The River Tweed is one of Scotland’s premier salmon rivers; Mertoun lies between Dryburgh and Kelso in the beautiful Scottish Borders. 2 rods are available on the Upper Mertoun Beat in August 2017; or 2 rods on the Lower Mertoun Beat in March 2018. Self catering accommodation is available.
A Dinner for four at No 6 Fitzroy Square hosted by the Secretary, David McKinstry
The lucky guests will be the residents of No. 6 Fitzroy Square, our headquarters, for the evening. The Library will be set up for an elegant dinner for four, from a choice of menus (to be decided in advance) catered and hosted by the Secretary, David McKinstry. 6 Fitzroy Square is a Grade I Robert Adam townhouse, finished in 1792. The library is the former dining room of the house and is furnished with fine bookcases copied from late eighteenth-century originals, as well as Georgian oil portraits and furniture.
A special tour of the RIBA Library and holdings with Charles Hind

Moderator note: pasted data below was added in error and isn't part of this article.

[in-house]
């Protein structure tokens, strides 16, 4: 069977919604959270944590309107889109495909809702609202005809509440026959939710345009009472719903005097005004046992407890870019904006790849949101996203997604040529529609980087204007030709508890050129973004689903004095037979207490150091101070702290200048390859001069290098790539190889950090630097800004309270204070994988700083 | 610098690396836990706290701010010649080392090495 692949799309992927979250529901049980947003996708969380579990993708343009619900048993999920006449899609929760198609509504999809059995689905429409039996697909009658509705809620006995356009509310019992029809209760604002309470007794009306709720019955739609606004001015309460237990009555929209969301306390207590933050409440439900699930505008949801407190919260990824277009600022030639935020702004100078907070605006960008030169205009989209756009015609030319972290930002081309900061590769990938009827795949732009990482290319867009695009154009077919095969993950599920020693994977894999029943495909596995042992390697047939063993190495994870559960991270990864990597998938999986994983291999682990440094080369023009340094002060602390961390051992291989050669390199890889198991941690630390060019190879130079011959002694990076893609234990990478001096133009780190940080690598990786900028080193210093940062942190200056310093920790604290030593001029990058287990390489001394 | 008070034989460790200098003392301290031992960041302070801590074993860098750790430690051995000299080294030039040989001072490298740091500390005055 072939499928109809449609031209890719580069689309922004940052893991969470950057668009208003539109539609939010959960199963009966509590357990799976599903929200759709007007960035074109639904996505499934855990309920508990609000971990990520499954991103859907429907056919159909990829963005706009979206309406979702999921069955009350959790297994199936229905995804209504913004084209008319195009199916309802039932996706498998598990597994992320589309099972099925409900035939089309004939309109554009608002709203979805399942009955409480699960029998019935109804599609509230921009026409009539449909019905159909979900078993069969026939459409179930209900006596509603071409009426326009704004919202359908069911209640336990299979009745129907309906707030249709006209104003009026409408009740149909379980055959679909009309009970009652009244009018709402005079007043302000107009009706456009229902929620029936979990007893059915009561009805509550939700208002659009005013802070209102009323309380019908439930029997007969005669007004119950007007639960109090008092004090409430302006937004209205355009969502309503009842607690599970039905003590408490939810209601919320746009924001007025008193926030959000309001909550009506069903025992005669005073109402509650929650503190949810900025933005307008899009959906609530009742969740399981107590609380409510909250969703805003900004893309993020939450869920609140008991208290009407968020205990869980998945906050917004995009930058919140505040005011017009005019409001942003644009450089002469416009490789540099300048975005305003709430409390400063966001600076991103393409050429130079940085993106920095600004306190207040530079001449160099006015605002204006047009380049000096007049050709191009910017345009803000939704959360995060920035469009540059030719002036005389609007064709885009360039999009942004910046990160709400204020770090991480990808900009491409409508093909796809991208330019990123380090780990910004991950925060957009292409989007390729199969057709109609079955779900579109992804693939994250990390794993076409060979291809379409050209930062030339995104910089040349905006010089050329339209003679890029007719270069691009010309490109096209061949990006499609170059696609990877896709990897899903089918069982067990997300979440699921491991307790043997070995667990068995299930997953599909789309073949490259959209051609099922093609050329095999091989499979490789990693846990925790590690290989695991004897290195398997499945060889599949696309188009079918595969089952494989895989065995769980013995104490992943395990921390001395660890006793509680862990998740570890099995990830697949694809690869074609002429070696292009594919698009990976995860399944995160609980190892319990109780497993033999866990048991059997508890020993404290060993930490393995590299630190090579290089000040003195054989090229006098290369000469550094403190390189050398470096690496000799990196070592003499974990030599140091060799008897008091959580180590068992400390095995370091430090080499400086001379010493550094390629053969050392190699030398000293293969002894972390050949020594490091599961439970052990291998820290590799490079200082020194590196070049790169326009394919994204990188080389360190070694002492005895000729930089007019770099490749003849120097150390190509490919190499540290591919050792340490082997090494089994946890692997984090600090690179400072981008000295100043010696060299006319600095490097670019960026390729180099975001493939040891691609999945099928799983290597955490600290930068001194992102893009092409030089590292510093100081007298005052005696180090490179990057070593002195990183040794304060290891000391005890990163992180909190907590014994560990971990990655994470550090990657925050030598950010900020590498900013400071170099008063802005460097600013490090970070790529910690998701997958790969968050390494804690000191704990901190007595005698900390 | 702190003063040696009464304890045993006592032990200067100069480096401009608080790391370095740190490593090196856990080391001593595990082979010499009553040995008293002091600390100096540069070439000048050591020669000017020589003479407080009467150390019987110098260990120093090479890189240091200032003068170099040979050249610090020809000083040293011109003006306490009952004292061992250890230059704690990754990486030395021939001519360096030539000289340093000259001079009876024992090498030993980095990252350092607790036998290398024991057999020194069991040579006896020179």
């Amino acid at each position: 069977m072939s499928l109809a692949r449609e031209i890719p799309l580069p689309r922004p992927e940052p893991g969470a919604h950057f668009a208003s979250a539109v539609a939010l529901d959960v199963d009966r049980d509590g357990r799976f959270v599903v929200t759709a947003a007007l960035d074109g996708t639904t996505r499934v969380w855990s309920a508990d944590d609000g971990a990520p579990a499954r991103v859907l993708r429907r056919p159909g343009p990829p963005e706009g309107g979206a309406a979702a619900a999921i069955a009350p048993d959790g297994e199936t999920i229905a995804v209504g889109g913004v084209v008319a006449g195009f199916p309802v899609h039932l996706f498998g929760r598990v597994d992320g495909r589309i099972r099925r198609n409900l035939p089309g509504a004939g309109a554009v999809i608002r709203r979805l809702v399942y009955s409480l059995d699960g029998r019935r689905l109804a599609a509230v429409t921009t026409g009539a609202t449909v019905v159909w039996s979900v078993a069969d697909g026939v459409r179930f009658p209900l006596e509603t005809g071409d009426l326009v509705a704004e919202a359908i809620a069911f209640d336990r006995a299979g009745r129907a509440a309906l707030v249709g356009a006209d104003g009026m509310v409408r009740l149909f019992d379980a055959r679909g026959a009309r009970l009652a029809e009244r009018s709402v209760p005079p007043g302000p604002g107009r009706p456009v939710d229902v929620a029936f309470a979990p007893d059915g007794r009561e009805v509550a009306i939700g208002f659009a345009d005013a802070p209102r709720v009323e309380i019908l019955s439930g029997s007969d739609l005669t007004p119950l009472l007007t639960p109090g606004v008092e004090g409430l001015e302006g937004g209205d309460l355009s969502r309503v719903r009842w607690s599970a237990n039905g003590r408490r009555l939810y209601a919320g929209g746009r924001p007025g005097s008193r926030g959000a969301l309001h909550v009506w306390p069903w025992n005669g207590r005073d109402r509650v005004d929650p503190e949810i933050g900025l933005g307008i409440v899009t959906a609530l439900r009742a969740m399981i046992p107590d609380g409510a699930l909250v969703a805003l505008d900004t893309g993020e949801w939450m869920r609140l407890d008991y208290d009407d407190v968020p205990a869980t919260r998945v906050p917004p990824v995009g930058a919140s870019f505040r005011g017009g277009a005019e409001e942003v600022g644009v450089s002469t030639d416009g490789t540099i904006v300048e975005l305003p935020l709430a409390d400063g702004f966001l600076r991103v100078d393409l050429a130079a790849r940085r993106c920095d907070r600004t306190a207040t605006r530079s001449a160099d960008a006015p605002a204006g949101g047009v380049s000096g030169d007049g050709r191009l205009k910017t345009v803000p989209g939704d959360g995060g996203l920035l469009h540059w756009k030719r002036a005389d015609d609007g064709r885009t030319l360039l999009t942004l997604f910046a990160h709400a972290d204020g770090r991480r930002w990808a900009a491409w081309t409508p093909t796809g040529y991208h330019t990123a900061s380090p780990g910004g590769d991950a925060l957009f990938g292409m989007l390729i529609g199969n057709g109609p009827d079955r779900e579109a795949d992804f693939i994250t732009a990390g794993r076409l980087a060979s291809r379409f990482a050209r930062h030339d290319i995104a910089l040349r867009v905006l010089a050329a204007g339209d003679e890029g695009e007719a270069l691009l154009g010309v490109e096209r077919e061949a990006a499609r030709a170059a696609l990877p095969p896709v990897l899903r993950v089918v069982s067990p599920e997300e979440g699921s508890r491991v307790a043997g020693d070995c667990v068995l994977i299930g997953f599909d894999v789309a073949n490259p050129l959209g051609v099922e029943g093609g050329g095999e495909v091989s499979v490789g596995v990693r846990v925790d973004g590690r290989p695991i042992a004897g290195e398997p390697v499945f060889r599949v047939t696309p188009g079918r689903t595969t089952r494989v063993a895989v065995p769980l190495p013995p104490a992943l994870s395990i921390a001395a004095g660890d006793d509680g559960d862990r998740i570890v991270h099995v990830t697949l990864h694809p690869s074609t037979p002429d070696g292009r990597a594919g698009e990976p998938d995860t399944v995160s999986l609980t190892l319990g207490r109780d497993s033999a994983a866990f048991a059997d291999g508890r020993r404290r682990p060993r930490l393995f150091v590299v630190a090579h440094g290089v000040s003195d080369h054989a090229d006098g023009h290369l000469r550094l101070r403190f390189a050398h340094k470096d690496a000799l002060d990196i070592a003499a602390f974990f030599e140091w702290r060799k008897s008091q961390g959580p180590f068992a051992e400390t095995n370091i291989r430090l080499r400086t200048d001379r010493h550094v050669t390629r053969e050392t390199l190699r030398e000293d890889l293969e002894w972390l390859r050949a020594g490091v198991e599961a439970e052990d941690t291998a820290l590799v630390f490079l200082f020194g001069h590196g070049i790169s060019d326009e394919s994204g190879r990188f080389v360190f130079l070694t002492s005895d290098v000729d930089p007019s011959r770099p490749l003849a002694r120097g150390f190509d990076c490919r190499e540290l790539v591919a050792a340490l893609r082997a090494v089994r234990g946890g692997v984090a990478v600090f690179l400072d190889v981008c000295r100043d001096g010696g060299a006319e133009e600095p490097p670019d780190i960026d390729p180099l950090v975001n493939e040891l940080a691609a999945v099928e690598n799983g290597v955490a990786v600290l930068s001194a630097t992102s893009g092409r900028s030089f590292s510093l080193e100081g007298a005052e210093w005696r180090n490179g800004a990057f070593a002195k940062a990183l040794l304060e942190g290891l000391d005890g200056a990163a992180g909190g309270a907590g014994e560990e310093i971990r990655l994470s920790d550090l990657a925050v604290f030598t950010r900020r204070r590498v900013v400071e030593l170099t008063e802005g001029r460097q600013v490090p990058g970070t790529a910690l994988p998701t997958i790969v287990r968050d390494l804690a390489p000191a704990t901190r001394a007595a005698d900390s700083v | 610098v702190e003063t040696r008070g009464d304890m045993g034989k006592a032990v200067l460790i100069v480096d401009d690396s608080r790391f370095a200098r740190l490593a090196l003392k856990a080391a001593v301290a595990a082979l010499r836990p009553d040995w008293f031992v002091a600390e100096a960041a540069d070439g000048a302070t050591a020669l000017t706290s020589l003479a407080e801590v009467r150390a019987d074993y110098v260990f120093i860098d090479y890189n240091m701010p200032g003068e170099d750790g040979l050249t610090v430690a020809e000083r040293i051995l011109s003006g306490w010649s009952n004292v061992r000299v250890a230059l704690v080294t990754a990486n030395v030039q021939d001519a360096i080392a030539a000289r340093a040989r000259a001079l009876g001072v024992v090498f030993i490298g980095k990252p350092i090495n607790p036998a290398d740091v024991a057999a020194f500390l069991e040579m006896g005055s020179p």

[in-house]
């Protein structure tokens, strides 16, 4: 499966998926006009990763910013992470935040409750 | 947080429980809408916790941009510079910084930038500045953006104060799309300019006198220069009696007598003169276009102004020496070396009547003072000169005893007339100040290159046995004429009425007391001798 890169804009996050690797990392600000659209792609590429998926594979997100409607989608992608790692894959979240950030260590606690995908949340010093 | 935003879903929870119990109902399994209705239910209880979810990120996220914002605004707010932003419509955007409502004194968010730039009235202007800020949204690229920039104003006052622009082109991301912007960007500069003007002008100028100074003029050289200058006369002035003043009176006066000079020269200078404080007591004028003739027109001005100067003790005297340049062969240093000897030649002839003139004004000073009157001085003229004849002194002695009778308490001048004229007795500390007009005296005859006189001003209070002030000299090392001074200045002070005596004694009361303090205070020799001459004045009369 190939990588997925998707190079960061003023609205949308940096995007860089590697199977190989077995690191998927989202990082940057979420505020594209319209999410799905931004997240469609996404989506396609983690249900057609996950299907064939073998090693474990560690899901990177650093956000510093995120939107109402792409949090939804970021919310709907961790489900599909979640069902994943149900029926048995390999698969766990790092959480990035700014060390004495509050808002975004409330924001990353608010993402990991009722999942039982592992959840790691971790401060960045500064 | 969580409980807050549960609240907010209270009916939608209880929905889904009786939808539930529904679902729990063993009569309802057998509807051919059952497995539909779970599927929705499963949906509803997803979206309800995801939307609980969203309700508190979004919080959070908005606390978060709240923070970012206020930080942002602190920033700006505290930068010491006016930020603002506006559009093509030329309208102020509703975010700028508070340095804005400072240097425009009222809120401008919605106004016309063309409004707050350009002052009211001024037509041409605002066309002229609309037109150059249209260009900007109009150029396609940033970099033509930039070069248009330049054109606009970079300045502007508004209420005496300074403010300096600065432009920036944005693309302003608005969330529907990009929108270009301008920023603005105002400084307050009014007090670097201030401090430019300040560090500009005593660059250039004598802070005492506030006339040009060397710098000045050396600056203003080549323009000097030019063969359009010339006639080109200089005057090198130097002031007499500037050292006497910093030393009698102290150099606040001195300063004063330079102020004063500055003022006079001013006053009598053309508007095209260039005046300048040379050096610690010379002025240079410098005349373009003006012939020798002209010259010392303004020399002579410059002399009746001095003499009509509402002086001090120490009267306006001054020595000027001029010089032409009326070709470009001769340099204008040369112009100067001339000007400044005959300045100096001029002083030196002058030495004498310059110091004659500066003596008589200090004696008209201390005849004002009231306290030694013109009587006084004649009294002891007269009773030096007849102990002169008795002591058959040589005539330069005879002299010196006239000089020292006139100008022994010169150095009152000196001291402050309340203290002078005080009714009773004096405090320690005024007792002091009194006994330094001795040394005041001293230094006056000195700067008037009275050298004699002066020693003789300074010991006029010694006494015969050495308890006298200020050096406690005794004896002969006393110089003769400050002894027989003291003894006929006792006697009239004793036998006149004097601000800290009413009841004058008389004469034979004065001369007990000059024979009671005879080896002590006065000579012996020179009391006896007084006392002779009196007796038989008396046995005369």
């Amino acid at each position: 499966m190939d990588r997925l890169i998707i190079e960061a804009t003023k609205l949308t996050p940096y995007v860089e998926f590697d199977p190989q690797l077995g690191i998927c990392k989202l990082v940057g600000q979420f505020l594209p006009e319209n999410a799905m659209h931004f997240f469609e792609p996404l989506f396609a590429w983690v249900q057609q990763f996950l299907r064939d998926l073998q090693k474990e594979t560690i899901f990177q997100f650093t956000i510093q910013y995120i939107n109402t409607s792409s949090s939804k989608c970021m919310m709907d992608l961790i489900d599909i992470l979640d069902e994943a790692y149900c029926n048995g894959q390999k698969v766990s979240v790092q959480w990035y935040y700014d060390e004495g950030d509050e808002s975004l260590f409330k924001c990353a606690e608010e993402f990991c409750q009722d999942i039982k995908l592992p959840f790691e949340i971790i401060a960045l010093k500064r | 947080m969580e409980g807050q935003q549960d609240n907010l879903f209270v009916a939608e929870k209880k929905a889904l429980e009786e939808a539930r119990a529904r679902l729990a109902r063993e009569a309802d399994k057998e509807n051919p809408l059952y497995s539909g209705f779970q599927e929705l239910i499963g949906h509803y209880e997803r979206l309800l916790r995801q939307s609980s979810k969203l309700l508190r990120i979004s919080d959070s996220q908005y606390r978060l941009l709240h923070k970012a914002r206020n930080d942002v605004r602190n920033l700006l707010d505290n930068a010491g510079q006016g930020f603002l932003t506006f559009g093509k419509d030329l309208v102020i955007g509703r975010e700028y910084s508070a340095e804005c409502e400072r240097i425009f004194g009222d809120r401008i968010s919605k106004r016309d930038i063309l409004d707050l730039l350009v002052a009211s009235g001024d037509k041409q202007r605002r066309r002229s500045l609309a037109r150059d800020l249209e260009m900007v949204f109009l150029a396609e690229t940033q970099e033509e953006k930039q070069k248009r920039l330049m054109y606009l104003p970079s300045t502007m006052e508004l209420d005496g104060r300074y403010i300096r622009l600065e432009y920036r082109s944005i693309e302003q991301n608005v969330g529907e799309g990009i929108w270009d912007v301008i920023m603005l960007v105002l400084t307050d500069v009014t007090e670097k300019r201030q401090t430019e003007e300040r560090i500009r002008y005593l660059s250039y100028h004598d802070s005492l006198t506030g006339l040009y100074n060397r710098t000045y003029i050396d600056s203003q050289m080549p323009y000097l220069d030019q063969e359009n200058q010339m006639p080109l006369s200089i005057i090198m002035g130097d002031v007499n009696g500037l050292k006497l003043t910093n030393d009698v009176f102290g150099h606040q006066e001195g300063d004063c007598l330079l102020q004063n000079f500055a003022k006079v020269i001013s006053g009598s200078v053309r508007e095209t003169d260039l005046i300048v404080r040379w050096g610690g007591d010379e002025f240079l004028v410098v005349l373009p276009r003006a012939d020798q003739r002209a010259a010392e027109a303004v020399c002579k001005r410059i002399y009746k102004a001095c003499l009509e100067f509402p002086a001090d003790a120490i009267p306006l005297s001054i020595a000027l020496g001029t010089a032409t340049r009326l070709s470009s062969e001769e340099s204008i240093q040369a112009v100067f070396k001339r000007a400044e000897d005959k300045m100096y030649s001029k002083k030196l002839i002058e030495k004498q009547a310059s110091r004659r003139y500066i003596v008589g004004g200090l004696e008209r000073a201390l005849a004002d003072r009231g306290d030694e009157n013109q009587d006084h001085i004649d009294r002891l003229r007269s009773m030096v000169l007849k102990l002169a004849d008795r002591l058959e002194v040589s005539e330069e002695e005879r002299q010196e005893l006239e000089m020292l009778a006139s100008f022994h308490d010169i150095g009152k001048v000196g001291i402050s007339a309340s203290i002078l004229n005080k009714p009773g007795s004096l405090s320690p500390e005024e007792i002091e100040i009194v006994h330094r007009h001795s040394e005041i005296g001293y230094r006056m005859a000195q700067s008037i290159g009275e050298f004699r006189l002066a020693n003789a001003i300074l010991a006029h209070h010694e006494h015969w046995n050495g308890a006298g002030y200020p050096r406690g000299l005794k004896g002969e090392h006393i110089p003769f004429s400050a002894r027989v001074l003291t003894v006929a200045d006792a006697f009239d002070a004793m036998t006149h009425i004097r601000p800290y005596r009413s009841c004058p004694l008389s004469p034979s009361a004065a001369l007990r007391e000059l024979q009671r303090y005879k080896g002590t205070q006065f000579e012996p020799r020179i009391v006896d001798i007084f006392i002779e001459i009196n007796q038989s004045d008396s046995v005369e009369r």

Charles Hind is Chief Curator and H.J. Heinz Curator of Drawings for the Royal Institute of British Architects. He is also a Trustee of The Georgian Group and chairs the Publications Committee. This is a unique opportunity to see some of the treasures belonging to the RIBA and the British Architectural Library. It was established in 1834 and now, with over four million items, it is one of the three largest architectural libraries in the world and the largest in Europe. Among its treasures is a first edition of Palladio's quattro libri dell'architettura (1570). The Reading Room at the RIBA's headquarters, 66 Portland Place was designed by the building's architect George Grey Wornum and his wife Miriam, and retains its original 1934 Art Deco interior.